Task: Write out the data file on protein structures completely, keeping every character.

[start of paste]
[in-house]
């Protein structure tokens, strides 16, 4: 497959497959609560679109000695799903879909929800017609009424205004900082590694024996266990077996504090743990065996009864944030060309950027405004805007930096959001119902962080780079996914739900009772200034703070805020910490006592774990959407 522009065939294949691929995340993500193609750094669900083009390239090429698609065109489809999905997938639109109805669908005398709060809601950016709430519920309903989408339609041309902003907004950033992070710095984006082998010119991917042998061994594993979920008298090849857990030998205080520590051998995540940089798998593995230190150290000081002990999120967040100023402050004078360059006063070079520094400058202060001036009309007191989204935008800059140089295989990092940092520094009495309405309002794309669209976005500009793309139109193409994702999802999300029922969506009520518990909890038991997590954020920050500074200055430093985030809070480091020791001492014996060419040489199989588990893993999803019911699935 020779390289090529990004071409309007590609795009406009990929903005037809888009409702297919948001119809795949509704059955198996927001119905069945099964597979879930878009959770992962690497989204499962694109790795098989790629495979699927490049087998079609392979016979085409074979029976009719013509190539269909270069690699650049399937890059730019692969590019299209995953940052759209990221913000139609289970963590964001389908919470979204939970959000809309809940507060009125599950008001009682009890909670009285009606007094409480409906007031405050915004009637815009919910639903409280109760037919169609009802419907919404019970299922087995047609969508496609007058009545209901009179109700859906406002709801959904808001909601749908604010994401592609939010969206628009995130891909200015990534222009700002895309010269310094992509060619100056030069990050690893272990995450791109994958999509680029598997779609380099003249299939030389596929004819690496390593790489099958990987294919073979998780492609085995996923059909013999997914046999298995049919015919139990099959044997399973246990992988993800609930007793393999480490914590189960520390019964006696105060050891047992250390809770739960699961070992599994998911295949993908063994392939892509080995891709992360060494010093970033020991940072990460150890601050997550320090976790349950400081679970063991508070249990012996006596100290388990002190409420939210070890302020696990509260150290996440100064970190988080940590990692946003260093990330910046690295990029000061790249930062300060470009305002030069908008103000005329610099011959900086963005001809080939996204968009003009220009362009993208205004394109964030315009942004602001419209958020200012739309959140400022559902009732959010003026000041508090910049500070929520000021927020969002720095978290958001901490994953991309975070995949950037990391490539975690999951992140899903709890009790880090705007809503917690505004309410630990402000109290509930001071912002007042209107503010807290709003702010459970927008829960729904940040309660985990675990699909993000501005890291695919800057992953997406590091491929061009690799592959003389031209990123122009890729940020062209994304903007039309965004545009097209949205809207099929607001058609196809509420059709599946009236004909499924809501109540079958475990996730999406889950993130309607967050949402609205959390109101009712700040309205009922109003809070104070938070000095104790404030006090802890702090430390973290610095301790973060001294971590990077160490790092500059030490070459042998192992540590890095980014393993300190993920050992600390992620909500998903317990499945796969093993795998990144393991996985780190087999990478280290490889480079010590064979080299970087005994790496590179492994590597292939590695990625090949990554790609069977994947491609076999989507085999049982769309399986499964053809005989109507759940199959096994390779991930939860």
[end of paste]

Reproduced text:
[in-house]
């Protein structure tokens, strides 16, 4: 497959497959609560679109000695799903879909929800017609009424205004900082590694024996266990077996504090743990065996009864944030060309950027405004805007930096959001119902962080780079996914739900009772200034703070805020910490006592774990959407 522009065939294949691929995340993500193609750094669900083009390239090429698609065109489809999905997938639109109805669908005398709060809601950016709430519920309903989408339609041309902003907004950033992070710095984006082998010119991917042998061994594993979920008298090849857990030998205080520590051998995540940089798998593995230190150290000081002990999120967040100023402050004078360059006063070079520094400058202060001036009309007191989204935008800059140089295989990092940092520094009495309405309002794309669209976005500009793309139109193409994702999802999300029922969506009520518990909890038991997590954020920050500074200055430093985030809070480091020791001492014996060419040489199989588990893993999803019911699935 020779390289090529990004071409309007590609795009406009990929903005037809888009409702297919948001119809795949509704059955198996927001119905069945099964597979879930878009959770992962690497989204499962694109790795098989790629495979699927490049087998079609392979016979085409074979029976009719013509190539269909270069690699650049399937890059730019692969590019299209995953940052759209990221913000139609289970963590964001389908919470979204939970959000809309809940507060009125599950008001009682009890909670009285009606007094409480409906007031405050915004009637815009919910639903409280109760037919169609009802419907919404019970299922087995047609969508496609007058009545209901009179109700859906406002709801959904808001909601749908604010994401592609939010969206628009995130891909200015990534222009700002895309010269310094992509060619100056030069990050690893272990995450791109994958999509680029598997779609380099003249299939030389596929004819690496390593790489099958990987294919073979998780492609085995996923059909013999997914046999298995049919015919139990099959044997399973246990992988993800609930007793393999480490914590189960520390019964006696105060050891047992250390809770739960699961070992599994998911295949993908063994392939892509080995891709992360060494010093970033020991940072990460150890601050997550320090976790349950400081679970063991508070249990012996006596100290388990002190409420939210070890302020696990509260150290996440100064970190988080940590990692946003260093990330910046690295990029000061790249930062300060470009305002030069908008103000005329610099011959900086963005001809080939996204968009003009220009362009993208205004394109964030315009942004602001419209958020200012739309959140400022559902009732959010003026000041508090910049500070929520000021927020969002720095978290958001901490994953991309975070995949950037990391490539975690999951992140899903709890009790880090705007809503917690505004309410630990402000109290509930001071912002007042209107503010807290709003702010459970927008829960729904940040309660985990675990699909993000501005890291695919800057992953997406590091491929061009690799592959003389031209990123122009890729940020062209994304903007039309965004545009097209949205809207099929607001058609196809509420059709599946009236004909499924809501109540079958475990996730999406889950993130309607967050949402609205959390109101009712700040309205009922109003809070104070938070000095104790404030006090802890702090430390973290610095301790973060001294971590990077160490790092500059030490070459042998192992540590890095980014393993300190993920050992600390992620909500998903317990499945796969093993795998990144393991996985780190087999990478280290490889480079010590064979080299970087005994790496590179492994590597292939590695990625090949990554790609069977994947491609076999989507085999049982769309399986499964053809005989109507759940199959096994390779991930939860």